A White, White Day review — Sigurðsson is chillingly good a foghorn

3.5

Summary

A White, White Day is an Icelandic noir that, at times, has great power in the moments where a single, chilling nonverbal look from the great Ingvar Sigurðsson says everything you need to know that’s boiling beneath the surface.

A White, White Day (Hvítur, hvítur dagur) opens with a boxy car driving erratically and without a care in the world. It’s a wet, wet day; the road is slick, winding, and nestled in Icelandic foothills off its coast with steep drop-offs to the water below. The waters are always in constant motion and don’t care what is happening to the ones standing around it. There are no fog horns or warning signs; it even has small boulders falling from the hillside. In fact, there are no guard rails for long stretches. Hlynur Pálmason’s film is a noir that is wrapped in a metaphor for adult depression. A condition that creeps up on you with the potential of the person having little self-awareness of the warning signs and safeguards.

In A White, White Day a police chief in a small Icelandic town, Ingimundur (Ingvar Sigurðsson, in his Cannes’s Critic’s Week award-winning role) is still not over the passing of his wife (Sara Dögg Ásgeirsdóttir) who died in a car crash two years prior. He is renovating a house and frequently takes care of his granddaughter, Salka (newcomer Ída Mekkín Hlynsdóttir). He sees a therapist, but can’t let go of the feeling his wife was hiding a secret from him. As he tries to move ahead with his life, he can’t let go of the past or the obsession of finding out the truth.

A White, White Day was also written by Palmor and is a throwback to vintage Icelandic countryside obsessive dramas. It also has modern themes of mental health issues that are so prevalent today. The film has a unique feeling of “place” (there is a scene where kids are given sharp knives to break up chunks of ice without parental supervision and any notable concern). The stunning cinematography, by Maria von Hausswolff, and the natural beauty of the countryside gives the film a character all its own. Of course, the film is held up and driven by a stunning performance by Sigurðsson, in one of his best roles in years. It’s a complex role that ranges from sullen loneliness, depression, anger, rage, and ultimately, a healing acceptance.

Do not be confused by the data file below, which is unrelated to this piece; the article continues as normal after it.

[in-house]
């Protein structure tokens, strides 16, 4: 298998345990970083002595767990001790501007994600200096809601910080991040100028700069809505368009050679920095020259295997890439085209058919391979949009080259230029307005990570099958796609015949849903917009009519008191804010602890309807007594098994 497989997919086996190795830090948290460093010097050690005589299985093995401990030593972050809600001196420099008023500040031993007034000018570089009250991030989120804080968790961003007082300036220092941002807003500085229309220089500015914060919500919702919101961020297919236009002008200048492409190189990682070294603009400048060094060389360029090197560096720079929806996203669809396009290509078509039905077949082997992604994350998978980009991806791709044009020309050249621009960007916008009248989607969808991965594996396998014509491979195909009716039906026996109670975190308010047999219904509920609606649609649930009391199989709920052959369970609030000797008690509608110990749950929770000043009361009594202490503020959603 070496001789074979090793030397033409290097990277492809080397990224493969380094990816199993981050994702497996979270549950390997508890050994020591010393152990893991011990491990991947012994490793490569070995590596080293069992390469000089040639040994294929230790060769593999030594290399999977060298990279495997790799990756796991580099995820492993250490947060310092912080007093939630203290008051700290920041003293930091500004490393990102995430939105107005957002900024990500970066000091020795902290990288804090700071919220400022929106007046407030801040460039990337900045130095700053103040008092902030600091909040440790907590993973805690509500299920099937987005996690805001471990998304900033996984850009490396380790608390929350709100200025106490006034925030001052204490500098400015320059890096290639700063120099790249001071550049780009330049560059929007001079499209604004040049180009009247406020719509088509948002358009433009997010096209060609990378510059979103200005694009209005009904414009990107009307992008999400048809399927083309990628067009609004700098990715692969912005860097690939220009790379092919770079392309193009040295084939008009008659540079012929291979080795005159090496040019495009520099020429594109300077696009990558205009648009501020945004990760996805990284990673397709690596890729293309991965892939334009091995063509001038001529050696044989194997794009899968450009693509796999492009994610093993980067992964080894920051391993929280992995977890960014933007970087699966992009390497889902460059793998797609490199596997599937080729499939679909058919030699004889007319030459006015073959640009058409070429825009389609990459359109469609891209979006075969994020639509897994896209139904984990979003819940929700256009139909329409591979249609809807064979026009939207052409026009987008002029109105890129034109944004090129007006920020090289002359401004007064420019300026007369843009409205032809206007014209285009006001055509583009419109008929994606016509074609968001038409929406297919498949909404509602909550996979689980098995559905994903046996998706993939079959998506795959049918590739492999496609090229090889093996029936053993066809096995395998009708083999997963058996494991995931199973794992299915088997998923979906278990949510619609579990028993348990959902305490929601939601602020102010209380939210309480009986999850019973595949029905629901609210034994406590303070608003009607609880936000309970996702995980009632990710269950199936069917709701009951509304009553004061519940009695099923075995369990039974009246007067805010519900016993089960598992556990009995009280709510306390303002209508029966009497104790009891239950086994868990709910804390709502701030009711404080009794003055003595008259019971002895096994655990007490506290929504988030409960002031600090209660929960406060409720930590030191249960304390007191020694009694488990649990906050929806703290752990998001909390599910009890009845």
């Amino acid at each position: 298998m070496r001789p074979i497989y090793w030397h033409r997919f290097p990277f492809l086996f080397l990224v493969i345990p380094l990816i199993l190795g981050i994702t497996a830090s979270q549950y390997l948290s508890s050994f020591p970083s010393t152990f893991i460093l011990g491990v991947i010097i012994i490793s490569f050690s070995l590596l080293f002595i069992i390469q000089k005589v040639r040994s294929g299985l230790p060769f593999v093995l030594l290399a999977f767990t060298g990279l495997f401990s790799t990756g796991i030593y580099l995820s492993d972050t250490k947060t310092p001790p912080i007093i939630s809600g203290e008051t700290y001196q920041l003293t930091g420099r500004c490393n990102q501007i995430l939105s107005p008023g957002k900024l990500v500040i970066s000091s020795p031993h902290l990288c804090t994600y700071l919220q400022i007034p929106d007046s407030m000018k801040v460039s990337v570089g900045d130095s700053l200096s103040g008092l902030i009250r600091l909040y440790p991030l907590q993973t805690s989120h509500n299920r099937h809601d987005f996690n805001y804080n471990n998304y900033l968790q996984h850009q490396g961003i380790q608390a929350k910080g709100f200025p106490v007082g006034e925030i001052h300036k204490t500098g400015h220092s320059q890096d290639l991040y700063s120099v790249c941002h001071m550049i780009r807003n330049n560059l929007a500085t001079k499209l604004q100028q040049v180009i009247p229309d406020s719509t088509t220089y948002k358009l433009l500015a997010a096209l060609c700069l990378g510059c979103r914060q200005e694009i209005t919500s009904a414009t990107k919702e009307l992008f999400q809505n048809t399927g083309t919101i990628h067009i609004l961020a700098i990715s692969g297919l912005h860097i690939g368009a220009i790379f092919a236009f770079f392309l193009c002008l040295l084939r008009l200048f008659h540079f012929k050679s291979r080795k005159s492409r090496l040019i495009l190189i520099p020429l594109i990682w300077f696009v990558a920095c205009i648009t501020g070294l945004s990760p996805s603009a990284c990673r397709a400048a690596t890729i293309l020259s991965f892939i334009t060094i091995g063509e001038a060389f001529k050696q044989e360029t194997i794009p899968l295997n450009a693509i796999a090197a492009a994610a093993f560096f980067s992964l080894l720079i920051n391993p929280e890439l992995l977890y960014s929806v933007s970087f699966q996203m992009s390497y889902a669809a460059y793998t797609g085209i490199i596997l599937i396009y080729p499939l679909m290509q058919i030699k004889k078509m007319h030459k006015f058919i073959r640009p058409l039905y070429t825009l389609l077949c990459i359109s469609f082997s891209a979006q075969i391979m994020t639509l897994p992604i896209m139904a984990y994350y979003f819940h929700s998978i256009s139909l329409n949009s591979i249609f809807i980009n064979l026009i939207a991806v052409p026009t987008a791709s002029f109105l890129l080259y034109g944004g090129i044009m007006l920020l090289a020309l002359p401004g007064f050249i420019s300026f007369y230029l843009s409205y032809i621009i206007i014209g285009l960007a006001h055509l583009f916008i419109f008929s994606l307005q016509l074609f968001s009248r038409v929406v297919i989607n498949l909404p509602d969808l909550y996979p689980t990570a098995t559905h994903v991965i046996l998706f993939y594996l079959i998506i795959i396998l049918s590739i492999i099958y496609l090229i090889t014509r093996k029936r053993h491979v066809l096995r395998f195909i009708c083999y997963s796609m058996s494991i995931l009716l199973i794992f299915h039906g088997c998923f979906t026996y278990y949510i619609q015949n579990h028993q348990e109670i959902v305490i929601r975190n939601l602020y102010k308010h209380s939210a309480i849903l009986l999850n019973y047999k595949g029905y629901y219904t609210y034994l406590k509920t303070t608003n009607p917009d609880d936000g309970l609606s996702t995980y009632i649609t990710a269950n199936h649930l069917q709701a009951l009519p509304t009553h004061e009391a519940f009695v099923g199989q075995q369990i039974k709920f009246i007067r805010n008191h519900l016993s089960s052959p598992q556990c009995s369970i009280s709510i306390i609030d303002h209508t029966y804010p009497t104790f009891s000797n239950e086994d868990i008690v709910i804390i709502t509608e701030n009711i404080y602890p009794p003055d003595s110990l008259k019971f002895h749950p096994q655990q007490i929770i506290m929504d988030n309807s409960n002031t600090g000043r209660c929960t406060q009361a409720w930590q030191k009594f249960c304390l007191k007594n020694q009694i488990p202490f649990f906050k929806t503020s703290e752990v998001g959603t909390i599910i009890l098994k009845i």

The film could have benefited from a bit more structure that would have highlighted its downplayed, even low-key ending. For instance, the scene that it builds up to could have been partly shown in the opening scene then cut to the original opening of the erratic driving car. This would have given the theme of confronting his wife’s past greater closure and informed the stunning choice he makes after.

Still, it’s a noir that, at times, has great power in the moments where a single, chilling nonverbal look from the great Sigurðsson says everything you need to know that’s boiling beneath the surface. It’s a thriller that has the guts to make the unnecessary choice of sticking to its own principles by avoiding a flashy ending. That’s an unsafe choice in itself these days.


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M.N. Miller

M.N. Miller has been a film and television writer for Ready Steady Cut since August of 2018 and is patiently waiting for the next Pearl Jam album to come out.

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